Here is my very slight adaptation of Bittman's recipe:

5 medium/small beets, peeled
1 tsp fresh rosemary, chopped
salt & pepper
1/3 cup flour
2 TBS butter

3 TBS sour cream
2 tsp fresh horseradish

1. Grate the beets, either by hand or in a food processor. If you're grating by hand, wear an apron or clothes on which you wouldn't mind a purple stain. (I recommend the processor!)

2. Mix shredded beets with rosemary, S&P, and half the amount of flour. After incorporating, add the rest of the flour and toss. Bittman doesn't say why you should do this, but I would guess that this allows you to coat the shredded beets evenly and without flour clumps.

3. Melt 1 TBS of butter in a frying pan, heat over a medium flame until foam begins to subside. Press beet mixture into the pan with a spatula, let cook for 8-10 minutes over medium heat until crisp. It's important that the beets cook through, so don't rush it. Shake it around in the pan every so often, it does have a soft sizzle as it cooks. In the meantime, mix sour cream and horseradish in a small bowl, with a little black pepper if you like.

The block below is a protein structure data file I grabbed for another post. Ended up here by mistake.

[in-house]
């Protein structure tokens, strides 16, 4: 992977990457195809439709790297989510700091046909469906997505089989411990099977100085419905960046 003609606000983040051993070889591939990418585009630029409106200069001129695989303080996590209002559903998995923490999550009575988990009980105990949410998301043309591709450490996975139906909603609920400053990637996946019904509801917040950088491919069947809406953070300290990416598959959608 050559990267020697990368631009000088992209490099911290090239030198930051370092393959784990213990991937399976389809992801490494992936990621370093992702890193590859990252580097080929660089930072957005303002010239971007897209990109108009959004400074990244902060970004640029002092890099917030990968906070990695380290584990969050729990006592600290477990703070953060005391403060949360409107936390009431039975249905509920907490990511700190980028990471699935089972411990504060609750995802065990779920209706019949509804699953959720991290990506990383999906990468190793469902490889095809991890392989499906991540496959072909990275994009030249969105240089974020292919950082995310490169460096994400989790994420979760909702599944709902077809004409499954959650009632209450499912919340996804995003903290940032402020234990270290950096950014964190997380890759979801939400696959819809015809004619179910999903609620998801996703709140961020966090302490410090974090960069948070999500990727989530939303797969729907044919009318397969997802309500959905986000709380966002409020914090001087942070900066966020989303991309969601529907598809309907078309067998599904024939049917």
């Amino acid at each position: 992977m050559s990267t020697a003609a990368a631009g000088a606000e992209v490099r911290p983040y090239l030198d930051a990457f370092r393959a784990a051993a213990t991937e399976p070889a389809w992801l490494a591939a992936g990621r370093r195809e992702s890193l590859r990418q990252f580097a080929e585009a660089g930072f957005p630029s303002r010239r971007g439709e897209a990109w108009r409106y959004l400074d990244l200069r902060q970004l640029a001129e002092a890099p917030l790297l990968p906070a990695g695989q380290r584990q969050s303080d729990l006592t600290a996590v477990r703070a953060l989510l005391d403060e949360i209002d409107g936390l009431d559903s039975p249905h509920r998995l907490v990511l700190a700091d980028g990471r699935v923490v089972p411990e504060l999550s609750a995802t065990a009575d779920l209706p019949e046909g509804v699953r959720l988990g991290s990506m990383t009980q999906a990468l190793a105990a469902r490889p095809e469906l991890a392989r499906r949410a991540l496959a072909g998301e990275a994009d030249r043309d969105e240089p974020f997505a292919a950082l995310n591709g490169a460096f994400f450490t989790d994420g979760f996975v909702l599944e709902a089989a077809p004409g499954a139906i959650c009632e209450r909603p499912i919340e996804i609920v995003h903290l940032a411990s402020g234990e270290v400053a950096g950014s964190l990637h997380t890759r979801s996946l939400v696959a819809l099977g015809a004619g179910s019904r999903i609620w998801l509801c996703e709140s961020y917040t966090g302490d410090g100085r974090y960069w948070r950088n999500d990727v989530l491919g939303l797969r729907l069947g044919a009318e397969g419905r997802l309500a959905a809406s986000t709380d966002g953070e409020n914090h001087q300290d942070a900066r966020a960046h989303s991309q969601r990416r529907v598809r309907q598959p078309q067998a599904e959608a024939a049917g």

4. To flip, use the inverted plate method, and let cook for another 8-10 minutes.

5. Remove the rösti from pan, cut into fourths, and top with a dollop of the sour cream mixture. The spiciness of the horseradish pairs deliciously with the sweetness of the beets, and the sour cream matches just as perfectly as it does with a latke. Serve at room temperature.


Friday, April 04, 2008

Sweet Potato Waffles

Since we've started getting sweet potatoes in the farm box (around November or so), I've been wanting to make waffles. We tried these last year and they were delicious. Not only does the flavor of sweet potato go really well with brown sugar and cinnamon, but it adds interesting texture, and the moistness of the potato helps keep the waffles from becoming dry. Besides, since sweet potatoes are vegetables, I feel slightly more virtuous eating sweet potato waffles than regular ones, despite their still-dubious nutritional value (see below).